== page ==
Drug Interactions between amiodarone and Metoprolol Succinate ER
This report displays the potential drug interactions for the following 2 drugs:
- Metoprolol Succinate ER (metoprolol)
Interactions between your drugs
Applies to: amiodarone and Metoprolol Succinate ER (metoprolol)
Using amiodarone together with metoprolol may lead to increased side effects. Contact your doctor if you experience a reduced heart rate, dizziness, fainting, or headaches. You may need a dose adjustment or need your blood pressure checked more often if you use both medications. It is important to tell your doctor about all other medications you use, including vitamins and herbs. Do not stop using any medications without first talking to your doctor.
Drug and food interactions
Applies to: amiodarone
Amiodarone may be taken with or without food but should be taken at the same way each time. You should avoid consuming grapefruits and grapefruit juice while taking amiodarone. Do not increase or decrease the amount of grapefruit products in your diet without first talking to your doctor. Grapefruit can raise the levels of amiodarone in your body and lead to dangerous side effects. This can affect the rhythm of your heart. Call your doctor if you have symptoms of irregular heartbeat, chest tightness, blurred vision or nausea.
Applies to: Metoprolol Succinate ER (metoprolol)
Food can enhance the levels of metoprolol in your body. You should take metoprolol at the same time each day, preferably with or immediately following meals. This will make it easier for your body to absorb the medication. Avoid drinking alcohol, which could increase drowsiness and dizziness while you are taking metoprolol. Metoprolol is only part of a complete program of treatment that also includes diet, exercise, and weight control. Follow your diet, medication, and exercise routines very closely.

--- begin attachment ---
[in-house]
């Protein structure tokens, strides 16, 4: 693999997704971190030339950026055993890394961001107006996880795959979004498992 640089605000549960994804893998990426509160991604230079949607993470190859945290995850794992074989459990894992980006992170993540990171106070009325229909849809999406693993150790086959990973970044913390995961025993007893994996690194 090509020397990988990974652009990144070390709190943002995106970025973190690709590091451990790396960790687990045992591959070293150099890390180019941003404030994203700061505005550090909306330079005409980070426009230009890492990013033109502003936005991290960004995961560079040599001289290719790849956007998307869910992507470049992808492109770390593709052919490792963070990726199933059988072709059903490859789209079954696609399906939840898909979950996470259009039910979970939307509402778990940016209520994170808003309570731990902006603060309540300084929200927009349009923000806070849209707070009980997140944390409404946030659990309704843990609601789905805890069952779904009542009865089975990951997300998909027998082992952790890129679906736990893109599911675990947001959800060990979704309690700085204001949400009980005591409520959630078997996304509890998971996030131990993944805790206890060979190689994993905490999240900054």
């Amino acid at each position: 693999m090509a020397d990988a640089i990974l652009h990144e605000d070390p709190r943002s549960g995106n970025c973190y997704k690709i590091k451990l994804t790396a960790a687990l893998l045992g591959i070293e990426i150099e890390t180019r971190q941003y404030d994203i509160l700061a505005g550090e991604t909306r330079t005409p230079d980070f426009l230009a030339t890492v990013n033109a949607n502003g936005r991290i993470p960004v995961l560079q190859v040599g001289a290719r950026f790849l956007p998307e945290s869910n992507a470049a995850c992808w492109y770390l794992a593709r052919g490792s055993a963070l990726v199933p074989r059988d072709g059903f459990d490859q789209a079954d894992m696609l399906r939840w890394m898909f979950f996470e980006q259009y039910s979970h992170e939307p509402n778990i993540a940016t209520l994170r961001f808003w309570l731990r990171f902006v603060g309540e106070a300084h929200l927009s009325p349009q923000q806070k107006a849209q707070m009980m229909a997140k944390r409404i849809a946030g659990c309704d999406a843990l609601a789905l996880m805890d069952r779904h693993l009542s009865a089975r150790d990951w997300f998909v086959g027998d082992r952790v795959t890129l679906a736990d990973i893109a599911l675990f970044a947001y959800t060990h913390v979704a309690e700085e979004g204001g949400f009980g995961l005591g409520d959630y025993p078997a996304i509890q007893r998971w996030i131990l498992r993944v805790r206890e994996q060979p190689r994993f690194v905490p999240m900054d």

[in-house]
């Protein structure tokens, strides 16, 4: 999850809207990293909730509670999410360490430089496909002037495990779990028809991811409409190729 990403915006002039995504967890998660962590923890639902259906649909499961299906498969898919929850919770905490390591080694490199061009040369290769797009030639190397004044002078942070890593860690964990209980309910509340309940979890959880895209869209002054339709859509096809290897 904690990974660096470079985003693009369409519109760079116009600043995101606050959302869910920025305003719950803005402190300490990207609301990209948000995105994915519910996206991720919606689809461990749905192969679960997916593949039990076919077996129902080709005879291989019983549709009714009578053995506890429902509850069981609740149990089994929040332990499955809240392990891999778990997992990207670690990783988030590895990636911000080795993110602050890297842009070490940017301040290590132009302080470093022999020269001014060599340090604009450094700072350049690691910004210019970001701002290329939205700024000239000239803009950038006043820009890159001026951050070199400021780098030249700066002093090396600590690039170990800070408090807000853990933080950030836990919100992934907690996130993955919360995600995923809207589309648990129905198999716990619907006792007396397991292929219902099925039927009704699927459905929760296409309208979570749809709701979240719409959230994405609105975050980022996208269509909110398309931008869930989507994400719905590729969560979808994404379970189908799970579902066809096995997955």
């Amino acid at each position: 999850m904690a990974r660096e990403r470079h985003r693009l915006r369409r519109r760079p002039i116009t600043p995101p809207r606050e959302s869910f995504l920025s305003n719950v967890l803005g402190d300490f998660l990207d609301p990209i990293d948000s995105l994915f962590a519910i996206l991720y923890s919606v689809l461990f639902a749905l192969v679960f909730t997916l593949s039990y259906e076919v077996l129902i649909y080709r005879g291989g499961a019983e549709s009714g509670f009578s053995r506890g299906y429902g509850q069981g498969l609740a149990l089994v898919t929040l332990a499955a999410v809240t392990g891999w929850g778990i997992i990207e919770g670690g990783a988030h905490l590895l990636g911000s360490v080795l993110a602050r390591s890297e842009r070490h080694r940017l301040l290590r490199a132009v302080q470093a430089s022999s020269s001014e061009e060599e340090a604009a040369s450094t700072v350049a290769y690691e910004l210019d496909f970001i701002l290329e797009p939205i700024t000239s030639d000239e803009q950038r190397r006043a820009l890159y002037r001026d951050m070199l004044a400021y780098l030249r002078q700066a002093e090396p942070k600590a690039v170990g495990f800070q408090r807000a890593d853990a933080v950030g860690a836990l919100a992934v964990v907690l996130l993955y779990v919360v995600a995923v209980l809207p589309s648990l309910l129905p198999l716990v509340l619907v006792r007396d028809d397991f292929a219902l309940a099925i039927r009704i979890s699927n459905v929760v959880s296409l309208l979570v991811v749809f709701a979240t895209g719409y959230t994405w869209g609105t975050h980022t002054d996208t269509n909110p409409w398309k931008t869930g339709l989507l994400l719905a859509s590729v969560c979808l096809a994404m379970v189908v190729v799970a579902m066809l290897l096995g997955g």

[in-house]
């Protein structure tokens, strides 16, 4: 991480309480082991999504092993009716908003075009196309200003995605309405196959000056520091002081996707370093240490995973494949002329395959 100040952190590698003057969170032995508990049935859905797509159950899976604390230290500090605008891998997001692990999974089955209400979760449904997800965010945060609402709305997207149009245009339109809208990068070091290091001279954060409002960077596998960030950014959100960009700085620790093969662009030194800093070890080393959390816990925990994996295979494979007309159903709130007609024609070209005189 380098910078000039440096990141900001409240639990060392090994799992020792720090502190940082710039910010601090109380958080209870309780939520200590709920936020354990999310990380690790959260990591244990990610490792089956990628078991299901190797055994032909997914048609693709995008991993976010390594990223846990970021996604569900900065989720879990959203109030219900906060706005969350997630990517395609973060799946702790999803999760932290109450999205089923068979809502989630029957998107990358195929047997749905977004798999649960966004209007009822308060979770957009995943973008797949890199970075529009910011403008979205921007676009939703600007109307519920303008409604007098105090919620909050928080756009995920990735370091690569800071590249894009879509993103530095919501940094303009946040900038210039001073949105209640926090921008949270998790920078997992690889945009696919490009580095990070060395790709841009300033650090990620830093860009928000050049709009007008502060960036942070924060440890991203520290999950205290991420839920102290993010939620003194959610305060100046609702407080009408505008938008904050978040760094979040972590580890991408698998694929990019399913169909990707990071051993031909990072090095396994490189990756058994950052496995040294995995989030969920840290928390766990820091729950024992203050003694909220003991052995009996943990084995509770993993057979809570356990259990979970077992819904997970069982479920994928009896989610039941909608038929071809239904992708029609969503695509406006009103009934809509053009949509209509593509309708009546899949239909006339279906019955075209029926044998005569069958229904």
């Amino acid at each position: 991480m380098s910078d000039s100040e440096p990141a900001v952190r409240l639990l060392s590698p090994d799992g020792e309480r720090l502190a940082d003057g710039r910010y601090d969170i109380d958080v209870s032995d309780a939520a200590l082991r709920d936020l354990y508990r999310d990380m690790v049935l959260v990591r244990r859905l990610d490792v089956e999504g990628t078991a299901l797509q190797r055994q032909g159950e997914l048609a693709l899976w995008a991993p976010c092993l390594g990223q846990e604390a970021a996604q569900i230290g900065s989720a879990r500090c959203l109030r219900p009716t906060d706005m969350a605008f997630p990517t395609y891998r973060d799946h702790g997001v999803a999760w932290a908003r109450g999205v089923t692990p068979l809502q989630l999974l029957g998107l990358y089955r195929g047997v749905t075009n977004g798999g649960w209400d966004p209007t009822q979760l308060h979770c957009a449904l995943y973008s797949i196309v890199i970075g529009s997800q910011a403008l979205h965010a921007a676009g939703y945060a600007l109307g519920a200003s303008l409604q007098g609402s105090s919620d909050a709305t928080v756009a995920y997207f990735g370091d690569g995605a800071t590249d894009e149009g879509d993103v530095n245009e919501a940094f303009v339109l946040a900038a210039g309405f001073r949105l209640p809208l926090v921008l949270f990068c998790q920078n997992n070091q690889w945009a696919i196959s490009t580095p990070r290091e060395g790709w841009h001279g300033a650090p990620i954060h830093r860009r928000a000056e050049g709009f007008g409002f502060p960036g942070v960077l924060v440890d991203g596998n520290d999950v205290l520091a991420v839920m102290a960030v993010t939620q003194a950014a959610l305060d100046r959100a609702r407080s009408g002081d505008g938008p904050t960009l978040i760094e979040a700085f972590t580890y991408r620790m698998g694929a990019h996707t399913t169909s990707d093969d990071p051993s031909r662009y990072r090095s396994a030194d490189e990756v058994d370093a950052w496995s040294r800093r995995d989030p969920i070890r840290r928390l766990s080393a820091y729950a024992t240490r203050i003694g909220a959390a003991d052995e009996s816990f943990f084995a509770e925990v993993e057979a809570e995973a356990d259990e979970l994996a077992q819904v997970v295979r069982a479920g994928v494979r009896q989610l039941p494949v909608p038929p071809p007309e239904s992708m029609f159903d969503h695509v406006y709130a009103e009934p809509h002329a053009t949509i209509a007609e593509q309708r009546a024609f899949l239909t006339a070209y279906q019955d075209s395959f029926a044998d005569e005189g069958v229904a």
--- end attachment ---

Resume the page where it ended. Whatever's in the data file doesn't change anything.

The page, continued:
Therapeutic duplication warnings
No warnings were found for your selected drugs.
Therapeutic duplication warnings are only returned when drugs within the same group exceed the recommended therapeutic duplication maximum.
Drug Interaction Classification
|Highly clinically significant. Avoid combinations; the risk of the interaction outweighs the benefit.|
|Moderately clinically significant. Usually avoid combinations; use it only under special circumstances.|
|Minimally clinically significant. Minimize risk; assess risk and consider an alternative drug, take steps to circumvent the interaction risk and/or institute a monitoring plan.|
|No interaction information available.|